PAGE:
In April 2013 she was selected to be president of the South Dakota School of Mines and Technology by the South Dakota Board of Regents.[5] She was the eighteenth president, and first female president, of SD Mines.[6] Upon the recommendation of Secretary of Defense James Mattis, on January 23, 2017, President Donald Trump announced that he would nominate Wilson as Secretary of the Air Force.[7] The U.S. Senate confirmed her nomination on May 8, 2017, and Mattis described her as “a leader for all seasons.”[8] On March 8, 2019, Wilson said that she would resign as Secretary, effective May 31, 2019, in order to assume the office of President of the University of Texas at El Paso.[9][10] On March 2, 2020, President Trump appointed Wilson to be a member of the National Science Board.[11]

Early life and education[edit]

Wilson was born on December 30, 1960, in Keene, New Hampshire, the daughter of Martha Lou, nurse, and George Douglas "Doug" Wilson, a commercial pilot and member of the Experimental Aircraft Association.[1][12][13] Wilson grew up around aviation and hoped to become a pilot like her father and grandfather before her.[1] Her paternal grandparents were born in Scotland.[14] Her grandfather, George Gordon "Scotty" Wilson, flew for the Royal Air Force in World War I and emigrated to America in 1922 where he was a barnstormer and airport operator in the 1920s and 1930s. He served as a courier pilot during World War II and started the New Hampshire Civil Air Patrol where he was a Wing Commander.[15] Her father started flying at age 13 and enlisted in the United States Air Force after high school.[16]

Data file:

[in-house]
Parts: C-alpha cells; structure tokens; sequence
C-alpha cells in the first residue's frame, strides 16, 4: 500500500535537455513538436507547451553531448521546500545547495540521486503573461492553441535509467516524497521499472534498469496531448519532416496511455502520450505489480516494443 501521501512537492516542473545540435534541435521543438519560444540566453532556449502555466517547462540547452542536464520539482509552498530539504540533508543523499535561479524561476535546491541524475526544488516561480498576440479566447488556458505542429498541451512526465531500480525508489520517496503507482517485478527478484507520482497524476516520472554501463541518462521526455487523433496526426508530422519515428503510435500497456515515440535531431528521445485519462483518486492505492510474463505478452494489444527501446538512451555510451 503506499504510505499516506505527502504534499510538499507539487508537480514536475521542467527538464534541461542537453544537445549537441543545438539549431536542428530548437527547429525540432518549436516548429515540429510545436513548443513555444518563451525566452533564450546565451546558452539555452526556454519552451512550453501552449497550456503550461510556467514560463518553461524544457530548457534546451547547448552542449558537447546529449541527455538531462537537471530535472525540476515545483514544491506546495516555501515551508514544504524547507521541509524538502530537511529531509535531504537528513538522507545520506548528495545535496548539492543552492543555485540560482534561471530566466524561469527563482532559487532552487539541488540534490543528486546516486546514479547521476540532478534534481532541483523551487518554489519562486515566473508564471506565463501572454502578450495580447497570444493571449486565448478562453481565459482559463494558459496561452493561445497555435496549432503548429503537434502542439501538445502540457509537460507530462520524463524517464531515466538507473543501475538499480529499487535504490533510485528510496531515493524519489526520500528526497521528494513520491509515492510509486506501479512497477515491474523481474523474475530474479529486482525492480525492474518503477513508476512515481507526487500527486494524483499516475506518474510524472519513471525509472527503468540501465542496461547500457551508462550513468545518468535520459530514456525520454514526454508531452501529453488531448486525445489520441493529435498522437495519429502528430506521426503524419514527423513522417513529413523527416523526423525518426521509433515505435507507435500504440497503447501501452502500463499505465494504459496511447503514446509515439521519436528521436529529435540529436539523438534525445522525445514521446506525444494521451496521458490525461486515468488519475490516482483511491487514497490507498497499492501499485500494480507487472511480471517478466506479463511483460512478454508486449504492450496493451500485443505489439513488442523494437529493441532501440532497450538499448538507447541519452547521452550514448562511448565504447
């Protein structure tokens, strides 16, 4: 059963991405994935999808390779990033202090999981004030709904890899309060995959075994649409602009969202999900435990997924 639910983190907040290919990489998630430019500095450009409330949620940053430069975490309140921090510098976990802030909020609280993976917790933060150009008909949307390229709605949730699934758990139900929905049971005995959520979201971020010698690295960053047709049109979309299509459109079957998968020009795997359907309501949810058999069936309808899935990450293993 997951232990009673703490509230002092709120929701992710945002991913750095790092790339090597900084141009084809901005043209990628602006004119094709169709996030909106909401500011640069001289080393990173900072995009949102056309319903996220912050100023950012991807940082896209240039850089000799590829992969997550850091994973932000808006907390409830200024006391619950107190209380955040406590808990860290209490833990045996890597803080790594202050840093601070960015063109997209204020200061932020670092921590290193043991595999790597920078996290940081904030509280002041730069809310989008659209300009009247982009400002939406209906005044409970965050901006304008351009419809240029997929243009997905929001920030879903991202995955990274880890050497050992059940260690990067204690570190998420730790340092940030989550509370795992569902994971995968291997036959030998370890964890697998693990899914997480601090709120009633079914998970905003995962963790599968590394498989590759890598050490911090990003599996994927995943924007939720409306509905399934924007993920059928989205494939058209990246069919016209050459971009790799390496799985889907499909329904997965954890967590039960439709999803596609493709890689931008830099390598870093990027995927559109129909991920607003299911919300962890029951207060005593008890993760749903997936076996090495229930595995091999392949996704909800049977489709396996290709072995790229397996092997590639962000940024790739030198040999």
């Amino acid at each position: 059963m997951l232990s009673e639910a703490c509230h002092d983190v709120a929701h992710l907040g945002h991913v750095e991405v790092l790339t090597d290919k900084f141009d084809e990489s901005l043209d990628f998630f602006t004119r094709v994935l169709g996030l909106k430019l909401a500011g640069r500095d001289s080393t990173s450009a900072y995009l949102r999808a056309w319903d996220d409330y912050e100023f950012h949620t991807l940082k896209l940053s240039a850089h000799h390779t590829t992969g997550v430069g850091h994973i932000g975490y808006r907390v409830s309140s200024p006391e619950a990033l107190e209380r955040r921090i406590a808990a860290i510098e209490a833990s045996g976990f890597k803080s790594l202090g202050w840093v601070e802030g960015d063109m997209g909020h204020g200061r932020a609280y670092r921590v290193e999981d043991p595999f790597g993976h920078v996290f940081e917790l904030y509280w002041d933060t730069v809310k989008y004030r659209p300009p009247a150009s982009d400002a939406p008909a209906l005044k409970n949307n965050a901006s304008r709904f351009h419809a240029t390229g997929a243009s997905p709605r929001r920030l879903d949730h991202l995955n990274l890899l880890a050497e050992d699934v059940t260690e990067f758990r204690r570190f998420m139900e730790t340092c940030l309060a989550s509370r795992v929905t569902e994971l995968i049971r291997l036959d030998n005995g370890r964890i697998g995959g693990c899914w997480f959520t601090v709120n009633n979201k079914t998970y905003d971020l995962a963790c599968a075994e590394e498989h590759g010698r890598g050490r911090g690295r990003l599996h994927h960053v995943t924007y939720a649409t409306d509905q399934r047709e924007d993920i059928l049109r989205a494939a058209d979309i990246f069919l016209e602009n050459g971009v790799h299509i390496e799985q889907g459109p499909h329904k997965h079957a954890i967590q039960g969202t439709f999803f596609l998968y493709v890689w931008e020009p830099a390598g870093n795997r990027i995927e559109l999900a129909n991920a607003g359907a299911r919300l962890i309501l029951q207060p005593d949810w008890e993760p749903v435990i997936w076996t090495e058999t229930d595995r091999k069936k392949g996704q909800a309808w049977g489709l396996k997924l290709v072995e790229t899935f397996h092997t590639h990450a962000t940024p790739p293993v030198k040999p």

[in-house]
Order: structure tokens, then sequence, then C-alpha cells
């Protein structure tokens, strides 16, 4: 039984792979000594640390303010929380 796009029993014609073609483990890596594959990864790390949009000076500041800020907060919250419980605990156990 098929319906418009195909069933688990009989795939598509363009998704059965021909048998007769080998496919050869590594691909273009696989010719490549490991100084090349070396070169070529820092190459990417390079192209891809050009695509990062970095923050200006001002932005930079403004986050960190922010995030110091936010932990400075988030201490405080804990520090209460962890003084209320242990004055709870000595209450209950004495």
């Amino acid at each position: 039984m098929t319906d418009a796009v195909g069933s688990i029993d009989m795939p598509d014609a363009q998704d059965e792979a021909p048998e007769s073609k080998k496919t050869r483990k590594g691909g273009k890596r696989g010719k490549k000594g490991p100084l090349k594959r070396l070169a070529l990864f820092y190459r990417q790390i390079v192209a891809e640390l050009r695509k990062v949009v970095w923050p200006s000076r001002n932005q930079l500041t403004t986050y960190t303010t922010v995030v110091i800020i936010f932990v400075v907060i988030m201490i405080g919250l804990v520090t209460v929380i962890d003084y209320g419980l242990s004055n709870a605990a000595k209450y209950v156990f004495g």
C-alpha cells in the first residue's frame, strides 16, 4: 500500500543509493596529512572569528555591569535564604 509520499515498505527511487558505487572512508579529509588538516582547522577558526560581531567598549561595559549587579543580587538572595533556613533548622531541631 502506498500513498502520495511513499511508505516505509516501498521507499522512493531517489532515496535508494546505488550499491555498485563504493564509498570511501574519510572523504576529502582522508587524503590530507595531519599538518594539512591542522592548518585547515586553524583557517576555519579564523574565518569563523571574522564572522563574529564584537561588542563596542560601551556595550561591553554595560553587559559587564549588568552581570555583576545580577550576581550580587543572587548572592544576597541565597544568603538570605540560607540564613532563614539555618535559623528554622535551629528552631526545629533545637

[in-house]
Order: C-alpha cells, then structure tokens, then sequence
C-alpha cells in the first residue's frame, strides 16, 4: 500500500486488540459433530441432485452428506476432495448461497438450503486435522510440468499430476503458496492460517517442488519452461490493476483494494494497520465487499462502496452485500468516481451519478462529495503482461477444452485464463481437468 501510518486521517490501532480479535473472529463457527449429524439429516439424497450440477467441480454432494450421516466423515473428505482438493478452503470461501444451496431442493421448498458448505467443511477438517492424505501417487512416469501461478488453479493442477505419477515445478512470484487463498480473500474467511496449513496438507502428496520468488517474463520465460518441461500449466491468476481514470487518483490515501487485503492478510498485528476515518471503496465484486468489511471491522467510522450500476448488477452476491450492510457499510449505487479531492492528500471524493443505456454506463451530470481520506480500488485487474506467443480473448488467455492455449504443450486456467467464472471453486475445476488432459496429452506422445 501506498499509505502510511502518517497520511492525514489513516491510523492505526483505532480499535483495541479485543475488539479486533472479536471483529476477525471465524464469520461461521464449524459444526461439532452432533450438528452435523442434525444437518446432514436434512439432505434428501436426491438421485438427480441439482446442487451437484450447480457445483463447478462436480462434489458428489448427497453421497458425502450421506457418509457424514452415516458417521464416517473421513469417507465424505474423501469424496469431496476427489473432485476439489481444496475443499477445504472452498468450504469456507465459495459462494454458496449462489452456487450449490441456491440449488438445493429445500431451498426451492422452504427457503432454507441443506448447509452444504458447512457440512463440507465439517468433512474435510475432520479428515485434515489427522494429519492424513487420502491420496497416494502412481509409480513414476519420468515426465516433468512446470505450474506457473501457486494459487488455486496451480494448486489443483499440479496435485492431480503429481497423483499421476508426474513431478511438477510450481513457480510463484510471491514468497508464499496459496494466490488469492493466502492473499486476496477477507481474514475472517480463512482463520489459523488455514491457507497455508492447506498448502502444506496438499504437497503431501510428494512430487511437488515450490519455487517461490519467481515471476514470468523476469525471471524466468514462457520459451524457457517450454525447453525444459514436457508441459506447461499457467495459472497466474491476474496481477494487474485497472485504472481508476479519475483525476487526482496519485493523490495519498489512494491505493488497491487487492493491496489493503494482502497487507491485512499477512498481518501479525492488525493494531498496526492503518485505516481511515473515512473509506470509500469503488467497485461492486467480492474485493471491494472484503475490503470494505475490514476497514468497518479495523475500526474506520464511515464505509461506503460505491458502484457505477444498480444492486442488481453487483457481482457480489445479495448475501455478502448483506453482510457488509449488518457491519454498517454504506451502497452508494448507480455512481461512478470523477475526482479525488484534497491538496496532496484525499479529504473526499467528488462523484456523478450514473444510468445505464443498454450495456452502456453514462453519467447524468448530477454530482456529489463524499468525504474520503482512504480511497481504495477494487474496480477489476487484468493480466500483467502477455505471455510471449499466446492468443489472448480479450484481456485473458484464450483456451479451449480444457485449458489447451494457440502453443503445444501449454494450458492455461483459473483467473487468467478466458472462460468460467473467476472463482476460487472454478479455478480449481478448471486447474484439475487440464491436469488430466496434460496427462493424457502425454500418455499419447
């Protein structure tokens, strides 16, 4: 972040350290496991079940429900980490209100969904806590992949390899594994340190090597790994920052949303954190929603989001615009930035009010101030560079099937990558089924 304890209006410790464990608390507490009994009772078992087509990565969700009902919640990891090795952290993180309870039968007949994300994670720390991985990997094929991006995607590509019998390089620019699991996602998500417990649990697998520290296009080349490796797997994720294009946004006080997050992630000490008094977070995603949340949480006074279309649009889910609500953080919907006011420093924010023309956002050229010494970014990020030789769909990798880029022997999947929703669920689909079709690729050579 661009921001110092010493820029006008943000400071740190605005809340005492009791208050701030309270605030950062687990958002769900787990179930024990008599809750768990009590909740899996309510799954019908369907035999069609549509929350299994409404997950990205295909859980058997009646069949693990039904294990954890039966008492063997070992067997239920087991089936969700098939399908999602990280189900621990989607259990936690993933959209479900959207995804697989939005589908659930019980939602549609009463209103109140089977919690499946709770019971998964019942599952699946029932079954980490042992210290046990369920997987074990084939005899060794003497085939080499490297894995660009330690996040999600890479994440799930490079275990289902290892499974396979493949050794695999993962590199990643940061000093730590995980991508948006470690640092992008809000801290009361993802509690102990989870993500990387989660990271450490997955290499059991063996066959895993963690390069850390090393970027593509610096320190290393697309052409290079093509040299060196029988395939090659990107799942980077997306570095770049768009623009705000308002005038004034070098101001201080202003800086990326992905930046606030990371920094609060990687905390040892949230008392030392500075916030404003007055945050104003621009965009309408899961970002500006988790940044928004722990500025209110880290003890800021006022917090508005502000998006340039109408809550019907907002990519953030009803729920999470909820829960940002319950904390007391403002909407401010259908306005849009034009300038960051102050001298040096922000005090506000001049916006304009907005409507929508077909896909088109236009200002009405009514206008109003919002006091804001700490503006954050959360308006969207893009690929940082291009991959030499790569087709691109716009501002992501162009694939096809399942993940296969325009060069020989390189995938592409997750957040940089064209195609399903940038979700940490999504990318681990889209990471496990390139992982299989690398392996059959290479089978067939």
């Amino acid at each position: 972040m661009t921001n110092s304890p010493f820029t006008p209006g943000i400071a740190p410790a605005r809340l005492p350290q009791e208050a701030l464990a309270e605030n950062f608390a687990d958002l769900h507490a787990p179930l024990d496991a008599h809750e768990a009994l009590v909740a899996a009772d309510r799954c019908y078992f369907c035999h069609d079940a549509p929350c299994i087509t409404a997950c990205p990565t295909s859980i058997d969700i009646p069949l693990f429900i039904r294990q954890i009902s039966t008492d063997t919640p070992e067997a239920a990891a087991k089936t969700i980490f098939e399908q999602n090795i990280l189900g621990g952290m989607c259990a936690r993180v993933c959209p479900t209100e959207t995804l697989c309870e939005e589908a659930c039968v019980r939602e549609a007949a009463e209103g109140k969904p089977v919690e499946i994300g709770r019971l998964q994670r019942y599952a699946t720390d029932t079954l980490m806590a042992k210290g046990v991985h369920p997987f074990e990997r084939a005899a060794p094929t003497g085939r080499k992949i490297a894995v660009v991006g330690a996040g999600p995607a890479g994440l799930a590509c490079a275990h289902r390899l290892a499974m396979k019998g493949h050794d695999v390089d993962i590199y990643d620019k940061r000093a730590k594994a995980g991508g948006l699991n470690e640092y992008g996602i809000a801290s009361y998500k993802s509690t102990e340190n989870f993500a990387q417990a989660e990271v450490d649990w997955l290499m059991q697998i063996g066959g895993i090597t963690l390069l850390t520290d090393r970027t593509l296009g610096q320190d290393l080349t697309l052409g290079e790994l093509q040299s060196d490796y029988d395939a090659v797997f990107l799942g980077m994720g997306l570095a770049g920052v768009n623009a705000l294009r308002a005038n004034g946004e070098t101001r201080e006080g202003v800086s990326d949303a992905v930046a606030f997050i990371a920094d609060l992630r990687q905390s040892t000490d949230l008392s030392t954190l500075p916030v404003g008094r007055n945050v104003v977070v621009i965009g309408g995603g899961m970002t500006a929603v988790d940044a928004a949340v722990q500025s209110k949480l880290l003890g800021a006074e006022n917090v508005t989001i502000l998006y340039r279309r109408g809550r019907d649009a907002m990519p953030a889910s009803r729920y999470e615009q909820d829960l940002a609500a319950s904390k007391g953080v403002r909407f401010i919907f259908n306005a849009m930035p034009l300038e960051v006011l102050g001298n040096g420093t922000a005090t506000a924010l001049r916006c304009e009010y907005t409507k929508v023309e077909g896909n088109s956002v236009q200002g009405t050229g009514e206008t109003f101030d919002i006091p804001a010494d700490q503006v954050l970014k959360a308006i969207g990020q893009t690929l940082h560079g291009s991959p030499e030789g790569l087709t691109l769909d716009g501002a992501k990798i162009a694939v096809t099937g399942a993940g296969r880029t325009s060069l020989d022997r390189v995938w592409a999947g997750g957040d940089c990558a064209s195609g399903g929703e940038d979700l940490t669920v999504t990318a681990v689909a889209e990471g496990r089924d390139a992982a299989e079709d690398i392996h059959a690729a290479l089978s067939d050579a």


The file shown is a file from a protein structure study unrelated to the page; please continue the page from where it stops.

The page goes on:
The United States Air Force Academy began admitting women during Wilson's junior year at Keene High School (Keene, New Hampshire). She applied and was appointed to the Academy.[1] At the Academy, she was the first woman to command basic training and the first woman Vice Wing Commander.[17] She graduated in 1982 as a Distinguished Graduate (magna cum laude equivalent).[18][19] Wilson earned a Rhodes Scholarship to study at the University of Oxford and continued her education at Jesus College, earning an M.Phil. and D.Phil. in international relations by 1985.[18]

In 1990, Oxford University Press published her book, International Law and the Use of Force by National Liberation Movements,[20] which won the 1988 Paul Reuter Prize of the International Committee of the Red Cross.[21] The Paul Reuter Prize is awarded for a major work in the sphere of international humanitarian law. Wilson won the second Reuter prize ever awarded.[22]

An Air Force officer for seven years, Wilson was a negotiator and political adviser to the U.S. Air Force in the United Kingdom, and a defense planning officer for NATO in Belgium, where her work included arms control negotiations.[23]


National Security Council[edit]